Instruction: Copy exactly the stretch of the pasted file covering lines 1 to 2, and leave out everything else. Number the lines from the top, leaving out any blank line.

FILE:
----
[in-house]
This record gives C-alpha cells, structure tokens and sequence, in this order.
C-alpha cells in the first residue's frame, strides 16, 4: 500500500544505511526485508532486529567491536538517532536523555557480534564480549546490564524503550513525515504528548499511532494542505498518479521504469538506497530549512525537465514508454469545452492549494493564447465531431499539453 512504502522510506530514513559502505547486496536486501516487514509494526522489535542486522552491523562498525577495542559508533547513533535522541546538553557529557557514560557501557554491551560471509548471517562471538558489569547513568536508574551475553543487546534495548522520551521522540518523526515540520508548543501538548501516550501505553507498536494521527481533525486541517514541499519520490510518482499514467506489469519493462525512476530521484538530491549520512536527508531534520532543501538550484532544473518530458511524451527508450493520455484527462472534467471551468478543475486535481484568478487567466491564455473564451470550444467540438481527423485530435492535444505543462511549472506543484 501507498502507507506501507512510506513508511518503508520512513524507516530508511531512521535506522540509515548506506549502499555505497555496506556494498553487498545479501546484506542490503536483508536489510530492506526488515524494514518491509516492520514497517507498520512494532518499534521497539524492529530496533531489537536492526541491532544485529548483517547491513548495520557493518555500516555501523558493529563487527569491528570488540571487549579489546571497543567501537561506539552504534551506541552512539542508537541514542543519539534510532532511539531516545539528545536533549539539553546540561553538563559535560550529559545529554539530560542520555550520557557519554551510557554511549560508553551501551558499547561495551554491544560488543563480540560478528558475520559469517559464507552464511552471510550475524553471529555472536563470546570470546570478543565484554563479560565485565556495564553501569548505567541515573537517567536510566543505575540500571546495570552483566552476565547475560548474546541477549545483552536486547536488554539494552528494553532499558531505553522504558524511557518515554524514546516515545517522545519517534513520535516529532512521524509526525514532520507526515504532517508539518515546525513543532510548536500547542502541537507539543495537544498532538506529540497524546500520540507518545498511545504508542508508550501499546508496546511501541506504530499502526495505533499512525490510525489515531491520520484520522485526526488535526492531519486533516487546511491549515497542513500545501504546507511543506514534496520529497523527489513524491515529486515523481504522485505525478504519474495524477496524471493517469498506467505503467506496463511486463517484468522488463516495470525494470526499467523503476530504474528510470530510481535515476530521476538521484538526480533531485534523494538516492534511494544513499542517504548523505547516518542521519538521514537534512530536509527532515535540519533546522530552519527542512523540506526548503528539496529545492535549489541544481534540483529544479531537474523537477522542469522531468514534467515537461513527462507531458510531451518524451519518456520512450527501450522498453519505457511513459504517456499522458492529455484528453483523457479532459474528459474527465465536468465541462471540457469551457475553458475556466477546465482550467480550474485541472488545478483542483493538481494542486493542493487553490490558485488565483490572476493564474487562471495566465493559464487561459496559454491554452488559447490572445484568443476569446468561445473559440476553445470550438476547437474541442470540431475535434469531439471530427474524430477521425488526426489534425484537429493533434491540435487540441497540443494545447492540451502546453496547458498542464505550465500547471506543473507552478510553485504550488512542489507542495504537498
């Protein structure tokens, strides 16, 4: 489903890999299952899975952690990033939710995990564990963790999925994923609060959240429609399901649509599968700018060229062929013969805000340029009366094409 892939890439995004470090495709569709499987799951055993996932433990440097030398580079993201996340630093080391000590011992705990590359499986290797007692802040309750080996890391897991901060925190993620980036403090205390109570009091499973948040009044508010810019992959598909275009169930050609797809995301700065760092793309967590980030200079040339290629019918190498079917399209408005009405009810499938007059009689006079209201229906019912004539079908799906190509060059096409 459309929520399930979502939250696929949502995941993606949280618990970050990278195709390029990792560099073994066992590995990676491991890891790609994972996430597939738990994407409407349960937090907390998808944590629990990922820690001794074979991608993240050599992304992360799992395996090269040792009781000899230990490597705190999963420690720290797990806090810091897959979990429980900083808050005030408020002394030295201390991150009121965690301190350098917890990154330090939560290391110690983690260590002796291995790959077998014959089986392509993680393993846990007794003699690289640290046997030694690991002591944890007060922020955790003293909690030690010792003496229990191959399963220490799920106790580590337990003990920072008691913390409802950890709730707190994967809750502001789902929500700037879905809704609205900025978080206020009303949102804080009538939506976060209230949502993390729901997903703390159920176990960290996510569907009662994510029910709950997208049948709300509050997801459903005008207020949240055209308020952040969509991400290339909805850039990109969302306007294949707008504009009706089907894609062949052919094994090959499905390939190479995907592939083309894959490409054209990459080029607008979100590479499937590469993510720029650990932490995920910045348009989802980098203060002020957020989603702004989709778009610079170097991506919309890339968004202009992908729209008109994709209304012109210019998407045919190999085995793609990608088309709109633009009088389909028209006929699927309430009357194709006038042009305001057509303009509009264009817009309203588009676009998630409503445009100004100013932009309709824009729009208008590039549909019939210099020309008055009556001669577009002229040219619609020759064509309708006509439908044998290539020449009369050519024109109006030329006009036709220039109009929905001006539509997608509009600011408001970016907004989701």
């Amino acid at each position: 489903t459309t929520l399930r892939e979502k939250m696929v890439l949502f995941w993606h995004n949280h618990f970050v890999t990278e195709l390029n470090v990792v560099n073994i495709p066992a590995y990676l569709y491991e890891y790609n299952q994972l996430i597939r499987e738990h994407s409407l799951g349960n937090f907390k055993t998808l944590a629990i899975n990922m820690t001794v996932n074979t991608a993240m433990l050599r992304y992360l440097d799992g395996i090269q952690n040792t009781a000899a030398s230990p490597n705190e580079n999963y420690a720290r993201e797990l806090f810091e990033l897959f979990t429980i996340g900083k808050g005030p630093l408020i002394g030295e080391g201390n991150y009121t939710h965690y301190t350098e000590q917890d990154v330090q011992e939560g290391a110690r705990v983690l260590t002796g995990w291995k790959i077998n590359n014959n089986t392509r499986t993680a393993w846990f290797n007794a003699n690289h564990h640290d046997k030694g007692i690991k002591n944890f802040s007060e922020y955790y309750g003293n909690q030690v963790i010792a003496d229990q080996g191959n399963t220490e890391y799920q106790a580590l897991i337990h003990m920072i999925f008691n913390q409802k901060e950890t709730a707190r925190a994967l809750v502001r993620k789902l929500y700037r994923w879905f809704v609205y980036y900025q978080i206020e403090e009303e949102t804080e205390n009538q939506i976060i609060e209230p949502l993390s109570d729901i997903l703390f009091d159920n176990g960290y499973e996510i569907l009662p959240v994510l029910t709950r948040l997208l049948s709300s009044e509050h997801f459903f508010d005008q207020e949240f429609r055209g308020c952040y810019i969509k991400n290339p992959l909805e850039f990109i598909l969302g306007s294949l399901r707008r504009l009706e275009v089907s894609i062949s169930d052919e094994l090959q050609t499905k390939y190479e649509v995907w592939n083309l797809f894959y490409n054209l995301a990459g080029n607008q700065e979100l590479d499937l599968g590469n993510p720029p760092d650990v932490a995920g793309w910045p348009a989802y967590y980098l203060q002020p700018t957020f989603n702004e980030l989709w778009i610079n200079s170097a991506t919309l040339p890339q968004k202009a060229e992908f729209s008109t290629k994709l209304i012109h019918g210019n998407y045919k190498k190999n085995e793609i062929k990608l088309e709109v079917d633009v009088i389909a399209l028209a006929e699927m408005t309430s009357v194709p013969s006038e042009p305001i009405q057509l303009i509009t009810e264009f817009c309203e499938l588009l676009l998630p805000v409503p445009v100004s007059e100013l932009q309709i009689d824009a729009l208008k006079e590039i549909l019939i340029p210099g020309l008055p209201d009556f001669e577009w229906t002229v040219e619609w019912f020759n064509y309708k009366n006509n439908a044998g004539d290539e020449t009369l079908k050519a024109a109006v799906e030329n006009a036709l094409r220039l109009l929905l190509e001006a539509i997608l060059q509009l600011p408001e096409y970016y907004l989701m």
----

[in-house]
This record gives C-alpha cells, structure tokens and sequence, in this order.